Breckenridge Snowfall Totals & Snowstorm Averages
This page pulls together information on when, how much and how often Breckenridge, Colorado has snow.
There are data and descriptions here of how many days it snows and the total amount of snowfall that Breckenridge usually gets. There are also monthly and yearly counts of the days that Breckenridge normally has heavy snowstorms. Plus there's information on when Breckenridge can expect the first and last snowfalls of the season.
The first set of monthly snow totals are averages for 2010 to 2019. All the other numbers are averages, based on weather data gathered at Breckenridge from 1981 to 2010.
How Often it Snows in Breckenridge
The next two tables list monthly and yearly totals for amount of snow and how many days it snows at least 0.1 inches (0.25 centimetres).
These averages don't show how much the snowfall in Breckenridge varies from year to year.
In December, for instance, one in four years totals over 32.3 inches of snow. Another 25 percent of years receive less than 12.9 inches for the month.
Similarly in January, fresh snowfall in the heaviest years amounts to over 29.3 inches, while the lightest years get under 13.4 inches.
New snow for February ranges from over 30.4 inches in heavy snowfall years to 17 inches or less in light years.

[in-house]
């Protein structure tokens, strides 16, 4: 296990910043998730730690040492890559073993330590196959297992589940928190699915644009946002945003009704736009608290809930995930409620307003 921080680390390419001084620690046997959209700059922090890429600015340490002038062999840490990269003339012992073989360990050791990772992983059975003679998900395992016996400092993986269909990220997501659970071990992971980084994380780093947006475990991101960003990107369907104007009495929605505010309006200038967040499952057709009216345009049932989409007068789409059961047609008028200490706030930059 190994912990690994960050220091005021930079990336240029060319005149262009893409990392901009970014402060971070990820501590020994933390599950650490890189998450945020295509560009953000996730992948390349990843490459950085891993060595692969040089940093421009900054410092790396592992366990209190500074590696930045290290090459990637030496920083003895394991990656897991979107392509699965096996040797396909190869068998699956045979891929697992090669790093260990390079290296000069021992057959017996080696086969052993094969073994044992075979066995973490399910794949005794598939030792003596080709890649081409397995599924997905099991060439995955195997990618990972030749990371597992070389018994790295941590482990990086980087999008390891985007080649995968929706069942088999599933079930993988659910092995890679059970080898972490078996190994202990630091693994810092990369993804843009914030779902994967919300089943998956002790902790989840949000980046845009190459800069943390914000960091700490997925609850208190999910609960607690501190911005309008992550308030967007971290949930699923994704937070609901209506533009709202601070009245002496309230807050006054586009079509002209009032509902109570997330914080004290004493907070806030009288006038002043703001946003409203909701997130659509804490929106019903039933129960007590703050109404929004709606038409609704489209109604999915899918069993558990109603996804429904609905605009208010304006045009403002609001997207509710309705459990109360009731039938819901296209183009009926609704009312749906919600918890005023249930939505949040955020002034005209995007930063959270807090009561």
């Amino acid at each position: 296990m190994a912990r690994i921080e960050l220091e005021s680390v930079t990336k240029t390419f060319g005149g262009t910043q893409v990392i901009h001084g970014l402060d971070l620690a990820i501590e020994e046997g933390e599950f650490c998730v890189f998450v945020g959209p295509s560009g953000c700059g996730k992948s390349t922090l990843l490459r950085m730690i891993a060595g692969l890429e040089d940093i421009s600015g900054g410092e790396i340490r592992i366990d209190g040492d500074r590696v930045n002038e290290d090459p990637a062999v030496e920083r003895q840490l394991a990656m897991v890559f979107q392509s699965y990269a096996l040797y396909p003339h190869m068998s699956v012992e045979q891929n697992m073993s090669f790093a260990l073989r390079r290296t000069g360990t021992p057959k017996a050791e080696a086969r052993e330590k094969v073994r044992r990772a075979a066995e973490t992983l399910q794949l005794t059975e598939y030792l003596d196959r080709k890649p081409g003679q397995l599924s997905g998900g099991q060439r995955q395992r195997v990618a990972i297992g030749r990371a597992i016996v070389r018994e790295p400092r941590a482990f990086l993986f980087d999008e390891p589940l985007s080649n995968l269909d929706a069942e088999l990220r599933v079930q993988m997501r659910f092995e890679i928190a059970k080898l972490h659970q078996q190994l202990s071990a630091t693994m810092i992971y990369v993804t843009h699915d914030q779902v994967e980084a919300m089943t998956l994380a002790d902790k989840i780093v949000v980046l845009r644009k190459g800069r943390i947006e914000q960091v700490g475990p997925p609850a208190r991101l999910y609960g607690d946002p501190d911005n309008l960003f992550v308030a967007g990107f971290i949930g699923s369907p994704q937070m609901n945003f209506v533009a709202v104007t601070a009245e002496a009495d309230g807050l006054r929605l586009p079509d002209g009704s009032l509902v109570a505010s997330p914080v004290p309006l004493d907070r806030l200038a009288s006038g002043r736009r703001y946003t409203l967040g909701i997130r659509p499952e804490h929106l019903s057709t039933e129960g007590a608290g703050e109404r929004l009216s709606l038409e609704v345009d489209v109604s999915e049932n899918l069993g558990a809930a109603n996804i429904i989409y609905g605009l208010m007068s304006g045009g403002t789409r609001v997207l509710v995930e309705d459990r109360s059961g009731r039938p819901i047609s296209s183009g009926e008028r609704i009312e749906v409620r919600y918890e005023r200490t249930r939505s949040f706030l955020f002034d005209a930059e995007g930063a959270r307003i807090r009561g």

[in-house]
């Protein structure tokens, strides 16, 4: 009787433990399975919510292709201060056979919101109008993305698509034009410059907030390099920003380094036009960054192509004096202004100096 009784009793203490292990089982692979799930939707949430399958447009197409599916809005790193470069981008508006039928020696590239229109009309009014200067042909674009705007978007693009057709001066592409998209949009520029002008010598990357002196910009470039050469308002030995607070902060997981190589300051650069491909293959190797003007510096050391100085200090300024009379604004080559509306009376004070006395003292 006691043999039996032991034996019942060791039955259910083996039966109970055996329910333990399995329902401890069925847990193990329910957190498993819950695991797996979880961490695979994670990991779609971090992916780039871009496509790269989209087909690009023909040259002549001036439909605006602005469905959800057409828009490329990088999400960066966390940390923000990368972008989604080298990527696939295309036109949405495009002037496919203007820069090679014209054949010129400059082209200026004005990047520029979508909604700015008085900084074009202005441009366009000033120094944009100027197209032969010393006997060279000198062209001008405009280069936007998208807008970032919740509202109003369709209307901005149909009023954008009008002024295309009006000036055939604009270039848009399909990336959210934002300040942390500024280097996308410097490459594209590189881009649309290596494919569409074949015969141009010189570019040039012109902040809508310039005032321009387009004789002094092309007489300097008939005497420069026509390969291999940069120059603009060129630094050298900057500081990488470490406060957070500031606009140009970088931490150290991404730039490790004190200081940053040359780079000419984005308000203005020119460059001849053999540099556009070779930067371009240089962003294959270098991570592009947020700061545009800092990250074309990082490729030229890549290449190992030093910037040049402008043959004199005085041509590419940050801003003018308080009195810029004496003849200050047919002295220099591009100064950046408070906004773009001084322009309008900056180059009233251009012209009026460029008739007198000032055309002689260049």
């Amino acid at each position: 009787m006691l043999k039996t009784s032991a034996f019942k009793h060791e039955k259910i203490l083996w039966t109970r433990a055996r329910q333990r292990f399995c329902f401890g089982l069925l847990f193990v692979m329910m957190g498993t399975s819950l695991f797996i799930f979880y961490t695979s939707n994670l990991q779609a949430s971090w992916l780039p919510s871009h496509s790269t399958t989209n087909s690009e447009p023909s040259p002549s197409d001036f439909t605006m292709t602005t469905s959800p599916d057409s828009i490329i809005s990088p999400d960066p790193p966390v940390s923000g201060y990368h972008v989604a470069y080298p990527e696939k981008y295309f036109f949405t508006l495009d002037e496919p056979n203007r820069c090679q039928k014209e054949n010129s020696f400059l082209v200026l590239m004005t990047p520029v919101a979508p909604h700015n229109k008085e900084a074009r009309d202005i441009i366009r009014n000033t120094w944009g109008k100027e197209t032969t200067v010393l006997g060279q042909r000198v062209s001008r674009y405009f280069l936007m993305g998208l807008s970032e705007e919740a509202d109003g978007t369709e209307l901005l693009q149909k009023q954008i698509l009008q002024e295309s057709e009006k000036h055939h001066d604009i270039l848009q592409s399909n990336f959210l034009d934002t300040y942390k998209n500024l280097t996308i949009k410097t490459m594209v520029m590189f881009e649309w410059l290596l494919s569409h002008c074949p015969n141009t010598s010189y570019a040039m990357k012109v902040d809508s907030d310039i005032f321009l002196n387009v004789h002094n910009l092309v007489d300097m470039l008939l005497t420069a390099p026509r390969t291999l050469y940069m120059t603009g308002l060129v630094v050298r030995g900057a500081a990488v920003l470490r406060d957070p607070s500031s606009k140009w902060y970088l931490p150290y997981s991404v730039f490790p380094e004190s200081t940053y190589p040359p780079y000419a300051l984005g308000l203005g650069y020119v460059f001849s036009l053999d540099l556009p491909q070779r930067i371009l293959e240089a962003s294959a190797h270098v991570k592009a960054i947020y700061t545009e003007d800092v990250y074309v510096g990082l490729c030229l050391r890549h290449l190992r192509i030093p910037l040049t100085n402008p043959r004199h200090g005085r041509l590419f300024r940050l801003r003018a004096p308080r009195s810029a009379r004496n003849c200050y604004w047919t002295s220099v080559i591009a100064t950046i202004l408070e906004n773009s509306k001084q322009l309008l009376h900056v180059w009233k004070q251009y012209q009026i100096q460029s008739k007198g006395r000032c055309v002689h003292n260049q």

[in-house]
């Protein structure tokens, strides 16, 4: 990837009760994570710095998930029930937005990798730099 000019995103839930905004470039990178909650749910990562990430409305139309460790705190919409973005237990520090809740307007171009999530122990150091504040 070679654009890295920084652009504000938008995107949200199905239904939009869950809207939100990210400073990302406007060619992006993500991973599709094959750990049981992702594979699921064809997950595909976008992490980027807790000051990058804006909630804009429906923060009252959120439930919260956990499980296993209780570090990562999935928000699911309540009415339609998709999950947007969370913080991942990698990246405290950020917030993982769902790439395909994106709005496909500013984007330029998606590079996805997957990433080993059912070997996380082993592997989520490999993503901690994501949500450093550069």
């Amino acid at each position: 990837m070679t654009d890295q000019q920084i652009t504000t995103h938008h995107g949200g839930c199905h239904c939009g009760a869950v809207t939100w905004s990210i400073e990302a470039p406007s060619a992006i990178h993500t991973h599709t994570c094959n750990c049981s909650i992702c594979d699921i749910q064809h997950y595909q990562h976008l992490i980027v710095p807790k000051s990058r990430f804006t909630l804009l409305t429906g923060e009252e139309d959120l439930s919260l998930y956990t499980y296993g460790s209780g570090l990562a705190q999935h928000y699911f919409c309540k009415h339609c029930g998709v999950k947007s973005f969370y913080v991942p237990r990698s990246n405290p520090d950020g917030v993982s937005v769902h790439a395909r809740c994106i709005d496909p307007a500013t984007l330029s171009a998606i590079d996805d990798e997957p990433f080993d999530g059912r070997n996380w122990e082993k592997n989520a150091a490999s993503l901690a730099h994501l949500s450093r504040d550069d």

When Breckenridge Has Its First & Last Snowfalls
The first snowfall in autumn usually arrives at Breckenridge in September. In about one out of four years, September stays free of snow, pushing the first snow into October.
The season's last snowfall typically happens in June, although at least 25 percent of years see no new snow in June.
Breckenridge is normally free of fresh snow every year during July and August.
How Many Snowstorms Breckenridge Gets
Most days of snowfall in Breckenridge result in at least an inch of fresh snow left on the ground. For 21 days a year on average, the amount of new snow totals three inches or more.
Snowstorms of over five inches a day normally occur eight or nine times annually. But major blizzards that dump ten inches or more in one day are rare events that don't happen every year.
Jay Lawrimore, Ron Ray, Scott Applequist, Bryant Korzeniewski, Matthew Menne. 2016. Global Summary of the Month and Year, Version 1.0. NOAA National Centers for Environmental Information.
NOAA National Centers for Environmental Information. 1981-2010 U.S. Climate Normals. (Data Access. FTP.)